Tue, Aug 07, 2007 - Page 9 News List

Young girl becomes slaveto the Olympic spirit

Doctors fear that the extraordinary training eight-year-old Huimin has done to fulfil her father's dreams for the Beijing Games risks destroying her body


Through the wind, rain and sweltering heat, through the dingy towns of central China, a little girl in shorts and T-shirt is running.

She's been on the road since July 3, when she set off from her home in Hainan, heading for Beijing, 3,558km away. Her aim is to reach the Great Wall.

Pinned to her chest and back, like a competitor's bib, is a yellow cloth with red characters reading: "Olympic Spirit, Strong Body, Extreme Challenge, Honor for the Nation."

Eight-year-old Zhang Huimin (張惠敏) is the most extreme example of the fervor for sporting success sweeping China a year before the Beijing Olympics, which will start on the auspicious date of 08/08/08. At 20kg -- the weight of a packed suitcase -- and standing only 1.25m tall, she looks tiny and fragile.

For some she represents the Olympic spirit of determination to achieve against all odds; but for others, a kind of mania which may end in disaster.

Huimin had been preparing for more than a year. She got up every day at 2:30am and ran through the dark, deserted streets of her home town, Lingao, completing a half-marathon before dawn.

Then she went to school, had a nap after lunch, did her homework in the scruffy yard where her father raises fish for sale, and trained with makeshift weights before going to bed at 9pm.

While she ran, her father, Zhang Jianmin (張建民), cycled beside her. A frustrated athlete himself, he has poured all his ambition into his exceptional but vulnerable daughter.

"Her training may be too harsh for others, but she's used to it," he said. "No matter what science says, as long as it suits her, it's a good scheme. All theory must be based on practice."

Certainly she seems happy. She leaps and laughs as she runs, apparently tireless. As dawn breaks, after three hours with scarcely a break, she doesn't even have to catch her breath.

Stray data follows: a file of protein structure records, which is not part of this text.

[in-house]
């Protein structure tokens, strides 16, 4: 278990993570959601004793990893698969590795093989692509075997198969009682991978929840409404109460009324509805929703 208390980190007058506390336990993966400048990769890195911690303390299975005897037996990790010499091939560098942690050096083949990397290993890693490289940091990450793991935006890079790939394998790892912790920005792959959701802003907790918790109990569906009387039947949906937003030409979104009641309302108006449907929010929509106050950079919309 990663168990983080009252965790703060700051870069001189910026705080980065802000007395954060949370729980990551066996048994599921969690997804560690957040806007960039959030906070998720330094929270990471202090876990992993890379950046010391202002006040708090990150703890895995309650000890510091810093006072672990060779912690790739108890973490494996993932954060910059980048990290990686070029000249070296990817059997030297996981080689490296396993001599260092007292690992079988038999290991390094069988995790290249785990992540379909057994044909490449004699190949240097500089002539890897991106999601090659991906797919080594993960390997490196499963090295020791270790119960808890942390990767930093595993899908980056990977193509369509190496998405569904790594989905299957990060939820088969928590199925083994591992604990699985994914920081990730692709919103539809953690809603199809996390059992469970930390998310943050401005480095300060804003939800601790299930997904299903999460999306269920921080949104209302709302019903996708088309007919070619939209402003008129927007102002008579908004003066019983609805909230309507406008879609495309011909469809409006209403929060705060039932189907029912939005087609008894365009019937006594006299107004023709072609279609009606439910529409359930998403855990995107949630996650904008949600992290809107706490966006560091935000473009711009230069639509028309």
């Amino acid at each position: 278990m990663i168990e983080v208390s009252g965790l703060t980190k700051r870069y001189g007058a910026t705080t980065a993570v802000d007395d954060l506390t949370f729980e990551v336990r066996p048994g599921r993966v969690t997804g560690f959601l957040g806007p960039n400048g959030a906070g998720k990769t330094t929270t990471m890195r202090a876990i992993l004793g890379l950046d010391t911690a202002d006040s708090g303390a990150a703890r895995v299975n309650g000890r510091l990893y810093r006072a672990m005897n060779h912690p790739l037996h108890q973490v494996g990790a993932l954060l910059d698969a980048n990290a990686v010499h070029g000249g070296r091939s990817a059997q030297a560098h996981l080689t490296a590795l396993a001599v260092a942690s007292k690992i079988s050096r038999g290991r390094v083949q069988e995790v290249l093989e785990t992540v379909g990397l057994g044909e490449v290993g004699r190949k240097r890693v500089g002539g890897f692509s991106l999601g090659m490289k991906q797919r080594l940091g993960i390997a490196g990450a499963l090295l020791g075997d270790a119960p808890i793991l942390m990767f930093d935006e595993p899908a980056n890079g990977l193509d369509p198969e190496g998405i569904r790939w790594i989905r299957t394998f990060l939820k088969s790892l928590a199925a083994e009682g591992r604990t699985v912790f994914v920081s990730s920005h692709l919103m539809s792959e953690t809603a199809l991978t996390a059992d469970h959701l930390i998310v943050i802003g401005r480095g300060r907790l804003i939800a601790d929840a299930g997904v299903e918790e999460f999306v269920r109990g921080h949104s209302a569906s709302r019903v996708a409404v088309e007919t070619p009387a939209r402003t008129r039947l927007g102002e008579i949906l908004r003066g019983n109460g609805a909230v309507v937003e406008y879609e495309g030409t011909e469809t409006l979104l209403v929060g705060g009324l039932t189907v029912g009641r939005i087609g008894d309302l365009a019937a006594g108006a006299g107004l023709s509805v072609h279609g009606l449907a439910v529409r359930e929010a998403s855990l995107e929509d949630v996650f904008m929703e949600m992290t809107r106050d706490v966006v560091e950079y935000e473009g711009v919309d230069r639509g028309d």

"My favorite things are running and boxing. Daddy says running is good for my health. If I know boxing, I can beat up those trying to bully me," she said, while hanging one of her marathon medals around the neck of her teddy bear.

Huimin's ambition is to win a gold medal in the 2016 Olympics, the first for which she would be old enough to qualify.

But Hong Kong-based sports doctor Patrick Yung (容樹恆), who is affiliated to the International Federation of Sports Medicine and the Hong Kong Sports Institute, worries that she will burn out -- or worse -- long before that.

"When you start to train as a kid, the problem will be overuse injuries that can affect the musculo-skeletal system, like bone, soft tissue, ligaments and muscles," he said.

As she is still growing, he worries that her growth plates will be affected and she could even end up with one leg longer than the other.

"When she gets to 10 or 11, she should start to menstruate, but long-term intensive training will affect her menarche, so that will be an immediate problem in two or three years' time," Yung said.

Her father says he is doing all he can to keep her healthy.

"If injuries occur, we'll have to accept it. Walking on the street could get you into an accident. It's all fate," he said.

This combination of fatalism, determination and unconventional science is also found in the Chinese Olympic team itself.

Zhou Chunxiu (周春秀), who won the this year's women's London Marathon, trains in Dalian, alongside other Olympic hopefuls. The 26-year-old's schedule is punishing. In the three months leading up to a major race she runs more than 200km a week.

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